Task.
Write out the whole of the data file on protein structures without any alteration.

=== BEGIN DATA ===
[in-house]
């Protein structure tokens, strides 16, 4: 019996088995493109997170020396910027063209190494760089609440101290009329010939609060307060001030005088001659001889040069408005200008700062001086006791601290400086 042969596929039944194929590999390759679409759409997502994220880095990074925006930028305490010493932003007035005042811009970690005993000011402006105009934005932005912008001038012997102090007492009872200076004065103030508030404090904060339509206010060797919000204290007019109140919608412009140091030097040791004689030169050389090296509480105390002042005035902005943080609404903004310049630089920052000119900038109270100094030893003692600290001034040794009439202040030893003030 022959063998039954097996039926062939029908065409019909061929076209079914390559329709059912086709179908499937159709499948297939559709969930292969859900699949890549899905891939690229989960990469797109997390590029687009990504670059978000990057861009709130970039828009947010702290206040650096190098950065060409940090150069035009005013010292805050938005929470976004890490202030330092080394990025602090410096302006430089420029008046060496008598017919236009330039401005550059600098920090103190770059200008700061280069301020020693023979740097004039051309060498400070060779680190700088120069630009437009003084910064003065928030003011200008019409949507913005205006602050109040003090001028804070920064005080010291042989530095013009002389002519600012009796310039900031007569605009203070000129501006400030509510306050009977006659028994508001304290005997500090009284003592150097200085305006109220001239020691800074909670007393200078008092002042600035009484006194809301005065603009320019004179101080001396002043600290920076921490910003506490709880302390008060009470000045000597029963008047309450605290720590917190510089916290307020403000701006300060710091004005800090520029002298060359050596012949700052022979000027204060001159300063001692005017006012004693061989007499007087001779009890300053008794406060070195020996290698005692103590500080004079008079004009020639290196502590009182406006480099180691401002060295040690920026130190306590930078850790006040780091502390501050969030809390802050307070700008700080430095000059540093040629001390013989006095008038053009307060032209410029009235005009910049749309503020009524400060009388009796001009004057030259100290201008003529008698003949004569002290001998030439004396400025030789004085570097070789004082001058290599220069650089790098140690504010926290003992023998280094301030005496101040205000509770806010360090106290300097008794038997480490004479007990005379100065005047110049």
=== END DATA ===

[in-house]
């Protein structure tokens, strides 16, 4: 019996088995493109997170020396910027063209190494760089609440101290009329010939609060307060001030005088001659001889040069408005200008700062001086006791601290400086 042969596929039944194929590999390759679409759409997502994220880095990074925006930028305490010493932003007035005042811009970690005993000011402006105009934005932005912008001038012997102090007492009872200076004065103030508030404090904060339509206010060797919000204290007019109140919608412009140091030097040791004689030169050389090296509480105390002042005035902005943080609404903004310049630089920052000119900038109270100094030893003692600290001034040794009439202040030893003030 022959063998039954097996039926062939029908065409019909061929076209079914390559329709059912086709179908499937159709499948297939559709969930292969859900699949890549899905891939690229989960990469797109997390590029687009990504670059978000990057861009709130970039828009947010702290206040650096190098950065060409940090150069035009005013010292805050938005929470976004890490202030330092080394990025602090410096302006430089420029008046060496008598017919236009330039401005550059600098920090103190770059200008700061280069301020020693023979740097004039051309060498400070060779680190700088120069630009437009003084910064003065928030003011200008019409949507913005205006602050109040003090001028804070920064005080010291042989530095013009002389002519600012009796310039900031007569605009203070000129501006400030509510306050009977006659028994508001304290005997500090009284003592150097200085305006109220001239020691800074909670007393200078008092002042600035009484006194809301005065603009320019004179101080001396002043600290920076921490910003506490709880302390008060009470000045000597029963008047309450605290720590917190510089916290307020403000701006300060710091004005800090520029002298060359050596012949700052022979000027204060001159300063001692005017006012004693061989007499007087001779009890300053008794406060070195020996290698005692103590500080004079008079004009020639290196502590009182406006480099180691401002060295040690920026130190306590930078850790006040780091502390501050969030809390802050307070700008700080430095000059540093040629001390013989006095008038053009307060032209410029009235005009910049749309503020009524400060009388009796001009004057030259100290201008003529008698003949004569002290001998030439004396400025030789004085570097070789004082001058290599220069650089790098140690504010926290003992023998280094301030005496101040205000509770806010360090106290300097008794038997480490004479007990005379100065005047110049």